When Forrester first introduced the customer experience (CX) ecosystem concept three years ago, we found that companies’ attempts to innovate their CX were limited by tunnel vision. They couldn’t see beyond the surface layer of individual touchpoints to understand the intricate web of behind-the-scenes dynamics that really create the customer experience.

To update our research on the CX ecosystem, I’ve spent the past few months conducting dozens of interviews with senior executives from a range of industries. I’ll reveal my complete findings at our Forum For Customer Experience Professionals East next month, but I’d like to start the conversation here by sharing one piece of good news: Companies are starting to get it — at least theoretically. Most companies now understand that interactions deep within their own organizations and outside their borders determine the quality of all customer interactions.

However, companies still don’t appreciate just how vast and porous CX ecosystems have become. And they are vast, indeed. CX ecosystems spread far and wide to include the entire dizzying array of factors that impact the customer experience. Customers searching for online reviews are influenced not only by sites like TripAdvisor but also by personalized Google search results and companies like Bazaarvoice that collect and syndicate review content around the Web. Customers seeking technical support for repairs to potentially dangerous appliances take advice via social media from people manufacturers can’t even identify. Customers’ experiences in a brick-and-mortar store are affected by everything from their mode of transportation to what they happen to read on their smartphones as they walk through the parking lot. Innovative businesses like Amazon.com, Apple, and Zappos.com affect CX ecosystems in every industry when they leave customers wondering why other businesses can’t deliver similarly great experiences. Nasdaq customers might remember when their trading was interrupted by squirrels — twice.

The distinction between customer-facing and behind-the-scenes is disappearing rapidly, making CX ecosystems far more porous than companies think. Customers and employees use technology to connect directly, bypassing the frontline staff and public relations departments that have traditionally been gatekeepers. When frustrated customers use the “executive email carpet bomb” technique to email grievances straight to companies’ C-suites, senior executives often answer personally and bypass all internal procedures and chains of command to address customers’ problems. Websites like Consumerist.com offer forums for employees to discuss their companies’ internal practices and offer advice to customers. (One of my favorite threads features a shipping department employee explaining why a customer’s roll of bubble wrap was shipped wrapped in bubble wrap.)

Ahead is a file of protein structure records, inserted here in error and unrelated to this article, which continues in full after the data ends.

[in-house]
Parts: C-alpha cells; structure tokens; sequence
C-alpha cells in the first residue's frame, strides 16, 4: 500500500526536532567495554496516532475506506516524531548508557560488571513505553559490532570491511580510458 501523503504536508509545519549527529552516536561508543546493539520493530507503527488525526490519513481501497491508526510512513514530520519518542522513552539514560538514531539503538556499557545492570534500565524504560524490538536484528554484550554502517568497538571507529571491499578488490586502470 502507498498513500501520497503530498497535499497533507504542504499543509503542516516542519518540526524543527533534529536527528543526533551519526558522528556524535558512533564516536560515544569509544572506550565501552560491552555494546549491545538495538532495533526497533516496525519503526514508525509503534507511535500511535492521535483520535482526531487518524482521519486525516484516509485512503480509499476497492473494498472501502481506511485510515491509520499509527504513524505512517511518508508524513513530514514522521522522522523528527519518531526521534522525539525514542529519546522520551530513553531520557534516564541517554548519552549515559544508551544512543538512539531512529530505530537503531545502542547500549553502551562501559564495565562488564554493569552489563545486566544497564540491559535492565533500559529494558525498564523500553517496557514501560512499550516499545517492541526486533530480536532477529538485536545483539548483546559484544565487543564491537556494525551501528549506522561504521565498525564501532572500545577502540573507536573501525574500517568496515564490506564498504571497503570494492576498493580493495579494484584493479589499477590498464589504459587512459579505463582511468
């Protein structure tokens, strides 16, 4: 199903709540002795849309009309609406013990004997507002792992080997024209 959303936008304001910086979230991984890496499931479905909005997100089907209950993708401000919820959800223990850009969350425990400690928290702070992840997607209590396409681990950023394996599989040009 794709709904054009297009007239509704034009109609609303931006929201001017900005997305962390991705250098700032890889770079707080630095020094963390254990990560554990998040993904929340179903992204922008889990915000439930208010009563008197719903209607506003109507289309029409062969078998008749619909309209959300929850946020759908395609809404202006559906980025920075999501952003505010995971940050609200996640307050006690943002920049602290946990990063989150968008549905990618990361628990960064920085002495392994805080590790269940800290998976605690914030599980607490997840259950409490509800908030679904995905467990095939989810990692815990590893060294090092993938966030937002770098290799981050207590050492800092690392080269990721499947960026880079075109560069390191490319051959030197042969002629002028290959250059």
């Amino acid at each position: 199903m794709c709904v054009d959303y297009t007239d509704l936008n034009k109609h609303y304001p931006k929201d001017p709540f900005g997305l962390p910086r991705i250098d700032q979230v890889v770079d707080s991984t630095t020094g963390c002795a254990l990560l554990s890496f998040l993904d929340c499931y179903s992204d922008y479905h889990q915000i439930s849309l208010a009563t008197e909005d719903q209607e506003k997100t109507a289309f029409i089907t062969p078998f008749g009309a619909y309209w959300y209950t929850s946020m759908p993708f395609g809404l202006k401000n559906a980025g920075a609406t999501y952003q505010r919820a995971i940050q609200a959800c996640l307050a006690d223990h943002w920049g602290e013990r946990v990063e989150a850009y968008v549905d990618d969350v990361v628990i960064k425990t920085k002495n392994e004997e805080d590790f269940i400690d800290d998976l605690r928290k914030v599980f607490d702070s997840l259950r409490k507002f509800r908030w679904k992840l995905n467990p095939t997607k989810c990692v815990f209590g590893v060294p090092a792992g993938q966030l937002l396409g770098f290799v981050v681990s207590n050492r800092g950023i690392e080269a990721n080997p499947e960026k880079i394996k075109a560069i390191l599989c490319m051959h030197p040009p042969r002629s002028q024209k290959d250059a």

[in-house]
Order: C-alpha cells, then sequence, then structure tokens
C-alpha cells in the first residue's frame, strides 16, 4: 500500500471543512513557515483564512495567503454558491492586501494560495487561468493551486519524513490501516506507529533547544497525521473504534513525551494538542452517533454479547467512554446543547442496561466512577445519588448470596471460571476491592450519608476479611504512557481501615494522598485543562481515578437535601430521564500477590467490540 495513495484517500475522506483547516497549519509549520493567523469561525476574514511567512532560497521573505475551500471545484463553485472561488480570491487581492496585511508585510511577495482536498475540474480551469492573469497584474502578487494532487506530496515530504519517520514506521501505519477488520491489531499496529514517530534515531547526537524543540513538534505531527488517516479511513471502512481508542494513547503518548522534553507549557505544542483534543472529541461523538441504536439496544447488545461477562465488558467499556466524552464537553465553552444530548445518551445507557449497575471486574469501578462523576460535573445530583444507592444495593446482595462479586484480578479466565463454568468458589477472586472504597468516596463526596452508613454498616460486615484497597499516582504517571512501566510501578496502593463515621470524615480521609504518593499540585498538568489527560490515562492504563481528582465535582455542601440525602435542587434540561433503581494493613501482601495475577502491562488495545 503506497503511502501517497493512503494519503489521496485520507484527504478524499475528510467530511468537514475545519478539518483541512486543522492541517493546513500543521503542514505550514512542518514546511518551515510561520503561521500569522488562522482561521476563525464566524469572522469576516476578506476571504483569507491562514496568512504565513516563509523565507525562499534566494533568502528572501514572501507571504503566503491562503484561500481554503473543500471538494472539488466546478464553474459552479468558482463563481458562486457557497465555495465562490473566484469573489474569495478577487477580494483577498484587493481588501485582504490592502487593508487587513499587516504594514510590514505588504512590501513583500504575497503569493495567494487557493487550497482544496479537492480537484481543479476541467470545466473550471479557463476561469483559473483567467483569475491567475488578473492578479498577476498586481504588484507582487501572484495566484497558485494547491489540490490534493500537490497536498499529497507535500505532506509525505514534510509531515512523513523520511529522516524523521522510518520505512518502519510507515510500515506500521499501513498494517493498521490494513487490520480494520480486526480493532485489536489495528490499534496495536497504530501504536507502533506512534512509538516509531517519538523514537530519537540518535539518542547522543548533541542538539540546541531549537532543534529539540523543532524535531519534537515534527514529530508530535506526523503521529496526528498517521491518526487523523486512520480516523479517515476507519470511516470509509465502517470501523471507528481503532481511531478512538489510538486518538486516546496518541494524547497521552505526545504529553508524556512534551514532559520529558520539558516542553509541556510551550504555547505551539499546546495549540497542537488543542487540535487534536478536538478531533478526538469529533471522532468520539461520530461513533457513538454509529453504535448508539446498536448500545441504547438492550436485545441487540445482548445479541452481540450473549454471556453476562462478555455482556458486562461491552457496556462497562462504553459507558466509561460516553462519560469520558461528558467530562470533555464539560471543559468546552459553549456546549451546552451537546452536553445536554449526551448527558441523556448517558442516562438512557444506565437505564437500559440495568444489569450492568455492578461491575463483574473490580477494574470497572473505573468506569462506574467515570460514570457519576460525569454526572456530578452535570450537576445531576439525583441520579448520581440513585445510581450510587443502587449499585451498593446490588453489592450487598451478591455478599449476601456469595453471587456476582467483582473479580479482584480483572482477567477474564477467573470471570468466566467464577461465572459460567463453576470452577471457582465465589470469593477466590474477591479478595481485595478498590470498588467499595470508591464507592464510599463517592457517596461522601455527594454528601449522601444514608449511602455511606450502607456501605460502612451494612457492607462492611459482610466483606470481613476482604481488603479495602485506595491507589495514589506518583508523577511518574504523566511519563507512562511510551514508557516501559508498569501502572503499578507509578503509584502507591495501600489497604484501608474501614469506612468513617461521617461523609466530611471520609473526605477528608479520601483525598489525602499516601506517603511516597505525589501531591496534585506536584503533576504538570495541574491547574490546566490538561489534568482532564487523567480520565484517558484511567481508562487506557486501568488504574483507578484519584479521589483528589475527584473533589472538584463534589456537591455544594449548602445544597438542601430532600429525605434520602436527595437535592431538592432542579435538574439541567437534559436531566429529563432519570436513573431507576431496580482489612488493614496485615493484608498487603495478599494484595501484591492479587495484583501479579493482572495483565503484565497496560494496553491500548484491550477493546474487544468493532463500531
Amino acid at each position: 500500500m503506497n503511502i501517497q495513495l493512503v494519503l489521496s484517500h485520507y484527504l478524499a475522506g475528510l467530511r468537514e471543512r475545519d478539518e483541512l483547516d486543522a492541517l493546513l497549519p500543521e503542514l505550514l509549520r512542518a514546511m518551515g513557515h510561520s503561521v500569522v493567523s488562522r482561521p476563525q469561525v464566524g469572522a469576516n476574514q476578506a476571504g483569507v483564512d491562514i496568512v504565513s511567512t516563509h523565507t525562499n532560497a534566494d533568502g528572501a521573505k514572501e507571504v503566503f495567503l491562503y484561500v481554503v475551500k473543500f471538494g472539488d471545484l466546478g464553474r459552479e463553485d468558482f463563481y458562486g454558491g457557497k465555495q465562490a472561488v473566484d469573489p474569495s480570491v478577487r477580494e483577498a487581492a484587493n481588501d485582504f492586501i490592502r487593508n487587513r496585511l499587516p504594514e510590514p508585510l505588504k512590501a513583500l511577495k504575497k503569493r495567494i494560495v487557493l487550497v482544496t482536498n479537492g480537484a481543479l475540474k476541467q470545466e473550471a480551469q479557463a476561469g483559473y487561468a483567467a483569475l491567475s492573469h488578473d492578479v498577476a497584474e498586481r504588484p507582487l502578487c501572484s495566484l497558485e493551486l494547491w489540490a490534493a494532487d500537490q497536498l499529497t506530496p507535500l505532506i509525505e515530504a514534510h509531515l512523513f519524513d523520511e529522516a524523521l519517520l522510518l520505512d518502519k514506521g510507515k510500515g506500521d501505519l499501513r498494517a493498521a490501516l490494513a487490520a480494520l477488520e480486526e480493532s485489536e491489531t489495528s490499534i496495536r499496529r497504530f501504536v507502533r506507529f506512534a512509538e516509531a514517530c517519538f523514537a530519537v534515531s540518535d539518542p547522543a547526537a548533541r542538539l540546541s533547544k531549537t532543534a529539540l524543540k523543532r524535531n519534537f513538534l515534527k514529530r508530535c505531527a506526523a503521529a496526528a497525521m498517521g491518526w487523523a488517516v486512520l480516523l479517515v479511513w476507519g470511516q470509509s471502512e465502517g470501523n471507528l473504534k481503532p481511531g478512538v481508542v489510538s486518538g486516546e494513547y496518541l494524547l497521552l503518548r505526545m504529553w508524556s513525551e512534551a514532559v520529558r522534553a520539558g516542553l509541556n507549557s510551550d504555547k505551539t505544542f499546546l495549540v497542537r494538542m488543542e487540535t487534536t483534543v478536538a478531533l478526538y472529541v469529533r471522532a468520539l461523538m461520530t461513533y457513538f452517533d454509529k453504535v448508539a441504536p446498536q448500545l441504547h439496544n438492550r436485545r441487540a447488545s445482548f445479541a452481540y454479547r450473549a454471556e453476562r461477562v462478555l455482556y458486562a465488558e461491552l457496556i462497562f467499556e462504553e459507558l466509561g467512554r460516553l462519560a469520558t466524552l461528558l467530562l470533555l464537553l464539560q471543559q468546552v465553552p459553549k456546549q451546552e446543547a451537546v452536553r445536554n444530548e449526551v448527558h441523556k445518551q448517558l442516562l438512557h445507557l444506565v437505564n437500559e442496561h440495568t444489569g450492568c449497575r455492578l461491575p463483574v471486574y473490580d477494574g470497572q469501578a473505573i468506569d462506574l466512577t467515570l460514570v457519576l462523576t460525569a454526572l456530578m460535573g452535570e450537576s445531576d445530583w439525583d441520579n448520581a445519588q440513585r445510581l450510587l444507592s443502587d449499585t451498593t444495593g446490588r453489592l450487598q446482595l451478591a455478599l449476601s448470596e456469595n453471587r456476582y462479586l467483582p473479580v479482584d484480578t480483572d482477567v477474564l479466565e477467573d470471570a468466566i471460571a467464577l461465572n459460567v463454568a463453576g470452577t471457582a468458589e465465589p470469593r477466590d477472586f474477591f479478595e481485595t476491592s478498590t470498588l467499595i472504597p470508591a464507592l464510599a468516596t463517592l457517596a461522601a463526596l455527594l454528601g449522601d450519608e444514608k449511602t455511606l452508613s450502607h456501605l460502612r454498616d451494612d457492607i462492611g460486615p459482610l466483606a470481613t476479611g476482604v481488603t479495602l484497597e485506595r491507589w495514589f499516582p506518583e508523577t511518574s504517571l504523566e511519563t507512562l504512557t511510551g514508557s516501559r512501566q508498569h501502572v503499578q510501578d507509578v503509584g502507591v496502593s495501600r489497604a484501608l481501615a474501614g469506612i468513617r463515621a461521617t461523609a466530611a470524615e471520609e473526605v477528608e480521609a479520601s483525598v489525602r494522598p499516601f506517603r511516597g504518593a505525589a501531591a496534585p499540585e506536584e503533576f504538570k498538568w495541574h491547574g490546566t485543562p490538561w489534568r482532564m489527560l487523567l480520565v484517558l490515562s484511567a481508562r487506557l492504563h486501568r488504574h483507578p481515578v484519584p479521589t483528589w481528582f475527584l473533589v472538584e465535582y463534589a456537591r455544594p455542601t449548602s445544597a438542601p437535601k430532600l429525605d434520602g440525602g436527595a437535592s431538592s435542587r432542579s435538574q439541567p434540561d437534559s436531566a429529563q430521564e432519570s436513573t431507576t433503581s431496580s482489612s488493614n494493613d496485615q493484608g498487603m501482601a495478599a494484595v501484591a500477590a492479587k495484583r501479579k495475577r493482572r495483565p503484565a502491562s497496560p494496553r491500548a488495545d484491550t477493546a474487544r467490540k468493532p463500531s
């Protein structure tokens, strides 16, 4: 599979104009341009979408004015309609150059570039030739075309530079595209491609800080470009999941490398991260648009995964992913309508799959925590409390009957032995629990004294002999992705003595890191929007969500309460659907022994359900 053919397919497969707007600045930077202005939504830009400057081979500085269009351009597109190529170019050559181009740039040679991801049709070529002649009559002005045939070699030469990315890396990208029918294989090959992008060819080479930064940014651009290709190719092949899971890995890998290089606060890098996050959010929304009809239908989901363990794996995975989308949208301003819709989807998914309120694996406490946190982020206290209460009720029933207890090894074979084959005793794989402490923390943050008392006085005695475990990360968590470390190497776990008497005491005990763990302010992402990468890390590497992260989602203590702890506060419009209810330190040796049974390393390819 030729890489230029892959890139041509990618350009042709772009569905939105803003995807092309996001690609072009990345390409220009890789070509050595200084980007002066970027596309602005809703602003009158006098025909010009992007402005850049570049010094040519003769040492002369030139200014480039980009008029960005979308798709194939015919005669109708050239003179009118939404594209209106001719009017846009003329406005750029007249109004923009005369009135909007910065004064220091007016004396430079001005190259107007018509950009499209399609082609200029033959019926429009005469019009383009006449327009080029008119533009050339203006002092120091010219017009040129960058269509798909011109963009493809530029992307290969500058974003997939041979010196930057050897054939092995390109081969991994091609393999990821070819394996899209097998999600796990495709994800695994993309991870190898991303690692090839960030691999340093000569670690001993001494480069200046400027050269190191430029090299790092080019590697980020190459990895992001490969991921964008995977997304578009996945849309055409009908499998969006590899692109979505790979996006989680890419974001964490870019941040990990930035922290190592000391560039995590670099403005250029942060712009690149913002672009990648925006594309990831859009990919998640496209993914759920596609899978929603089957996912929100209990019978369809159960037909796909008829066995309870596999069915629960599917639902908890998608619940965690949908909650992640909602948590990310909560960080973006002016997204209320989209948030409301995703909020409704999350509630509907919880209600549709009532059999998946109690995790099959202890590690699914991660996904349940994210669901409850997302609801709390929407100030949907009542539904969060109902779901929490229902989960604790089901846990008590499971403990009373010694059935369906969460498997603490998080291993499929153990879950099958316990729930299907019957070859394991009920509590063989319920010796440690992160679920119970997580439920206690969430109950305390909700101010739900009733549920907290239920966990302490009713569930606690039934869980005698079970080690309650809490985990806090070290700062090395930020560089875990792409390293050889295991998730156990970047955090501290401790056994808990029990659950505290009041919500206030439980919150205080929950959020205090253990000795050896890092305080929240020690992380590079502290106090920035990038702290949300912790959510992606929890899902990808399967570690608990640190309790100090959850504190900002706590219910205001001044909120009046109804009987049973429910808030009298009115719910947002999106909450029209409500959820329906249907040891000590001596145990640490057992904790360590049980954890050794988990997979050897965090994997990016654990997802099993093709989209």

One especially innovative organization has embraced the porousness of its CX ecosystem: NASA. That’s right, a federal government agency. Part of NASA’s mission is to inform the public about its activities, so NASA thinks of every interested person as a customer. To make sure the public gets accurate, detailed, and timely information about all the amazing science and exploration happening there every day, NASA encouraged its employees to make social media part of their daily work routines. Today, almost all of NASA’s more than 480 social media accounts are operated independently by NASA scientists and engineers — not by the Office of Communications — who help inform and engage the public about their projects.

As customer experience competition gets fiercer, businesses that fail to grasp and act on these and other facts I’ll reveal about CX ecosystems are going to have a harder time competing. Three years ago, companies could get away with making simple tweaks to the same old customer experience, but now that the Customer Experience Index (CXi) shows the laggards stepping up, good CX simply isn’t good enough. That’s why I’m so excited about my new report and keynote speech on the CX ecosystem. They are going to offer companies deeper insight into what their CX ecosystems are, how they work, where they’re headed, and what to do about it. Businesses that embrace this knowledge will be better positioned to thrive in the age of the customer. Businesses that don’t will make great post-mortem case studies for our next update of the CX ecosystem concept.